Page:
Microsoft Corp. is finally retiring its Internet Explorer on Wednesday, putting an end to a quarter-century-old app while also sparking a small panic among businesses and government agencies that built internal systems around the unpopular browser.
Japan may be the country most affected by the move, as a survey in March found that 49% of companies in the Asian nation still use IE.
Among them, the most common use was for in-house management, data exchange and accounting systems.
Businesses across the country are now having to move swiftly to ensure they’re still able to run operations that previously relied on apps built atop Microsoft’s long-tenured browser.
Internet Explorer, once the globe’s dominant browser and the de-facto setter of web standards, fell out of favor with its IE6 version, which was marred by feature bloat and frustrating performance.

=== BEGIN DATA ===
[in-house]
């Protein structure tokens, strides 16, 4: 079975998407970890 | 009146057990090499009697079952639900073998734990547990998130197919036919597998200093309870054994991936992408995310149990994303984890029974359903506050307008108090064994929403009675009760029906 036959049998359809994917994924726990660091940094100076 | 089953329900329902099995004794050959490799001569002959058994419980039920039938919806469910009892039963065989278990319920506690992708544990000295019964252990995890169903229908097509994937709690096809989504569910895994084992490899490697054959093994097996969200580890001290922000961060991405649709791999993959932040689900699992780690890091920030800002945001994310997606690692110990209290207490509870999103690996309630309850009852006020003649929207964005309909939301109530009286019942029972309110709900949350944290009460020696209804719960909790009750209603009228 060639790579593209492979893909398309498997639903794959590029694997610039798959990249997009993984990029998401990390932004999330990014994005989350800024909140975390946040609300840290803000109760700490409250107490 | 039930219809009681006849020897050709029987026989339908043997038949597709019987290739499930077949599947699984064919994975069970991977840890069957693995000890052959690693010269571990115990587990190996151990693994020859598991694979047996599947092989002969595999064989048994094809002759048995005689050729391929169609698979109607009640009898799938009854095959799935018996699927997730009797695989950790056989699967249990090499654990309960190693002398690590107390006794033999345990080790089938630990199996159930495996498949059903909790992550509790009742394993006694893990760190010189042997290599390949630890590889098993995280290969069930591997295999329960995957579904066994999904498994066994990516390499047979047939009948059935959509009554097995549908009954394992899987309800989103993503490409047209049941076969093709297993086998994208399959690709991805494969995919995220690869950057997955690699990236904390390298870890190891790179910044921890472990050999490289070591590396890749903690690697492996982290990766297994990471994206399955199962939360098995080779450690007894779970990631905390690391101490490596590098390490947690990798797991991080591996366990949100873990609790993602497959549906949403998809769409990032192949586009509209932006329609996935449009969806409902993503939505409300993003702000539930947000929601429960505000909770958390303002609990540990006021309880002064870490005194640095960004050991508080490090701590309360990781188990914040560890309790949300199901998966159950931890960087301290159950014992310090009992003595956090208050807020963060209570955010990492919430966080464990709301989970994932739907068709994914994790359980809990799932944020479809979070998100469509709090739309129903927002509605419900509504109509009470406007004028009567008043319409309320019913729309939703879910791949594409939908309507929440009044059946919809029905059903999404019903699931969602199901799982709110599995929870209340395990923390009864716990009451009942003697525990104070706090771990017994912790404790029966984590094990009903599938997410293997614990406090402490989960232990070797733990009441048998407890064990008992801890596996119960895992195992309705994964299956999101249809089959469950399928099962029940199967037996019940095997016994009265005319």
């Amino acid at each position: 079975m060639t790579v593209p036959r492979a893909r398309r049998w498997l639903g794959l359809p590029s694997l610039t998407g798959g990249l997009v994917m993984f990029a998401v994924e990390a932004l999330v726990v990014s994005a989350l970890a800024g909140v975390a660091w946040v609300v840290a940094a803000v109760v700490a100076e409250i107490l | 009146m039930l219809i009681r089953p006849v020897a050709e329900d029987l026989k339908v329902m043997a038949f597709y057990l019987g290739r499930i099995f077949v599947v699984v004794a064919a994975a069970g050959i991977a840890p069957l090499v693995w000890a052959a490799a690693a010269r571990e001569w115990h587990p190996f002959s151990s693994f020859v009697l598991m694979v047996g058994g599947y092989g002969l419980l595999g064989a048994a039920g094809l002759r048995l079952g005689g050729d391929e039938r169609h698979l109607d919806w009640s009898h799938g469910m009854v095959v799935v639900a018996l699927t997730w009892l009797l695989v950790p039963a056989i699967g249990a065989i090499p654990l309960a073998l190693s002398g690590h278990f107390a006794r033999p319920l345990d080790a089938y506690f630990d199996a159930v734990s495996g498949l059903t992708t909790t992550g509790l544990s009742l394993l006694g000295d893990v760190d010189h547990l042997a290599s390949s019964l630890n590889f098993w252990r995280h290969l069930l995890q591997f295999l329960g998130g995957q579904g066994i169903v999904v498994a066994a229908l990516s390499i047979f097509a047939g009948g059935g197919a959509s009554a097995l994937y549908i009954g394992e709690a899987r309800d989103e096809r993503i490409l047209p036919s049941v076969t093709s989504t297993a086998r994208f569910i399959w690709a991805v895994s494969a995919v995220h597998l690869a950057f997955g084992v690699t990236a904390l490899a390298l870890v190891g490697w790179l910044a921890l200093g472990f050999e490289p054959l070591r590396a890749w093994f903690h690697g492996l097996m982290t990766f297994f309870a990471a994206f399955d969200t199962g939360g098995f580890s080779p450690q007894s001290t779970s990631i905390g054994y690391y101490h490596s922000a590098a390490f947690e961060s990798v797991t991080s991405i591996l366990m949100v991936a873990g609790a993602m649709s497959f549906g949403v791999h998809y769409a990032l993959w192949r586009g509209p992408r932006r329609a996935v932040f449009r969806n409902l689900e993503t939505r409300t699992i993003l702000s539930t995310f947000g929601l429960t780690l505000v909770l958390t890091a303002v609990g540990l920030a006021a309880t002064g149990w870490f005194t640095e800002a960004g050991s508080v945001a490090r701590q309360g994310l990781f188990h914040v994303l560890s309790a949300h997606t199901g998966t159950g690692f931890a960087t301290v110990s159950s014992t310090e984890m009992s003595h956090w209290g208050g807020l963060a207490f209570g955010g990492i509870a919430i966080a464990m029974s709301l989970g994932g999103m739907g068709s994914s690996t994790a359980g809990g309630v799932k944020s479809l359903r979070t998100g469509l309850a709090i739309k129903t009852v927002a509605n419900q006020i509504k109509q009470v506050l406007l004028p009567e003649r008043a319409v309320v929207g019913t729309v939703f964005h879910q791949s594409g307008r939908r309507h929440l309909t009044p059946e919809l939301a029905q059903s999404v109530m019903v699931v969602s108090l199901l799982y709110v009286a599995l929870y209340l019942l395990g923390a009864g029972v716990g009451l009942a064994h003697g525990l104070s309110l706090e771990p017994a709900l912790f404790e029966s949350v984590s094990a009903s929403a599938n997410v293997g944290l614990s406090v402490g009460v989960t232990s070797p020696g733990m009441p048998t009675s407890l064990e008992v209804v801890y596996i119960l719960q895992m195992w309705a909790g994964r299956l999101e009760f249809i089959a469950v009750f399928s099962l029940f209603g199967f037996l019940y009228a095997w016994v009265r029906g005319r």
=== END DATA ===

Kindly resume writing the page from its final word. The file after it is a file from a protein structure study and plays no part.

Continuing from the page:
Faster and better browsers like Google’s Chrome and Mozilla’s Firefox took over and IE’s share of the worldwide market was a negligible 0.64% last month, according to Statcounter.
Microsoft’s successor to IE, called Edge, is a browser built on the same basic platform as Chrome, called Chromium, and is thus compatible with Chrome extensions and supports much of the same functionality.
Microsoft has integrated an IE mode inside Edge, which it will support for an additional period of time beyond today.